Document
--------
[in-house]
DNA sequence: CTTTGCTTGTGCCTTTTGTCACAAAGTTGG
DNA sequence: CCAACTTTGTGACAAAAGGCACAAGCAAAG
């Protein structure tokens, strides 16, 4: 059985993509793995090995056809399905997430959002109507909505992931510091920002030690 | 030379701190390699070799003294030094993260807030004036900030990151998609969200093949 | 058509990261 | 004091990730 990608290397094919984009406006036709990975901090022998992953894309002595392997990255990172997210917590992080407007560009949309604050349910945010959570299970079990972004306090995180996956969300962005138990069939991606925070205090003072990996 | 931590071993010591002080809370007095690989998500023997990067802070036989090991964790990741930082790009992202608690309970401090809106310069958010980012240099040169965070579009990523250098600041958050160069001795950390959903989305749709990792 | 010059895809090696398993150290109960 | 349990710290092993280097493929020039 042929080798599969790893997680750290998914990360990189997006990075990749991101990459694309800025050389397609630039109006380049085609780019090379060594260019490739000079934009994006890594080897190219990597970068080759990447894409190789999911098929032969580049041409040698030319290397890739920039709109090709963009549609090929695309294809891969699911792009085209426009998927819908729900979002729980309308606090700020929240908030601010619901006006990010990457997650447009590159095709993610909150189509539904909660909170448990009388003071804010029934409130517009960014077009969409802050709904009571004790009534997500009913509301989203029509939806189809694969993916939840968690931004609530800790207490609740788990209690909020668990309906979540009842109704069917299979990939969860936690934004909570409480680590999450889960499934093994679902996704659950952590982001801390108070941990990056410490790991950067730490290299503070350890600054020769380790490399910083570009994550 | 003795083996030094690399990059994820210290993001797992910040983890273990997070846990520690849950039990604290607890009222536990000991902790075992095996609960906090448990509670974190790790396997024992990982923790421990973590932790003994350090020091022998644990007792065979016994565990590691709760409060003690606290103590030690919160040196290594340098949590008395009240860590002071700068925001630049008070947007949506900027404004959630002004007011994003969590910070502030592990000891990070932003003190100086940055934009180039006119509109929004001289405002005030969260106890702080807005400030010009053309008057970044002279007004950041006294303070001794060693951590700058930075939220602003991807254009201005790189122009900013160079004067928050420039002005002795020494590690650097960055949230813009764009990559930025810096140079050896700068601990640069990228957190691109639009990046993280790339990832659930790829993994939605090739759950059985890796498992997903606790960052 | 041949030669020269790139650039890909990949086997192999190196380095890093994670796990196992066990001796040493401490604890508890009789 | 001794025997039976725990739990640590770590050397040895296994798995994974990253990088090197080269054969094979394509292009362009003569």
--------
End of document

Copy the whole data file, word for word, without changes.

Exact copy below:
[in-house]
DNA sequence: CTTTGCTTGTGCCTTTTGTCACAAAGTTGG
DNA sequence: CCAACTTTGTGACAAAAGGCACAAGCAAAG
């Protein structure tokens, strides 16, 4: 059985993509793995090995056809399905997430959002109507909505992931510091920002030690 | 030379701190390699070799003294030094993260807030004036900030990151998609969200093949 | 058509990261 | 004091990730 990608290397094919984009406006036709990975901090022998992953894309002595392997990255990172997210917590992080407007560009949309604050349910945010959570299970079990972004306090995180996956969300962005138990069939991606925070205090003072990996 | 931590071993010591002080809370007095690989998500023997990067802070036989090991964790990741930082790009992202608690309970401090809106310069958010980012240099040169965070579009990523250098600041958050160069001795950390959903989305749709990792 | 010059895809090696398993150290109960 | 349990710290092993280097493929020039 042929080798599969790893997680750290998914990360990189997006990075990749991101990459694309800025050389397609630039109006380049085609780019090379060594260019490739000079934009994006890594080897190219990597970068080759990447894409190789999911098929032969580049041409040698030319290397890739920039709109090709963009549609090929695309294809891969699911792009085209426009998927819908729900979002729980309308606090700020929240908030601010619901006006990010990457997650447009590159095709993610909150189509539904909660909170448990009388003071804010029934409130517009960014077009969409802050709904009571004790009534997500009913509301989203029509939806189809694969993916939840968690931004609530800790207490609740788990209690909020668990309906979540009842109704069917299979990939969860936690934004909570409480680590999450889960499934093994679902996704659950952590982001801390108070941990990056410490790991950067730490290299503070350890600054020769380790490399910083570009994550 | 003795083996030094690399990059994820210290993001797992910040983890273990997070846990520690849950039990604290607890009222536990000991902790075992095996609960906090448990509670974190790790396997024992990982923790421990973590932790003994350090020091022998644990007792065979016994565990590691709760409060003690606290103590030690919160040196290594340098949590008395009240860590002071700068925001630049008070947007949506900027404004959630002004007011994003969590910070502030592990000891990070932003003190100086940055934009180039006119509109929004001289405002005030969260106890702080807005400030010009053309008057970044002279007004950041006294303070001794060693951590700058930075939220602003991807254009201005790189122009900013160079004067928050420039002005002795020494590690650097960055949230813009764009990559930025810096140079050896700068601990640069990228957190691109639009990046993280790339990832659930790829993994939605090739759950059985890796498992997903606790960052 | 041949030669020269790139650039890909990949086997192999190196380095890093994670796990196992066990001796040493401490604890508890009789 | 001794025997039976725990739990640590770590050397040895296994798995994974990253990088090197080269054969094979394509292009362009003569």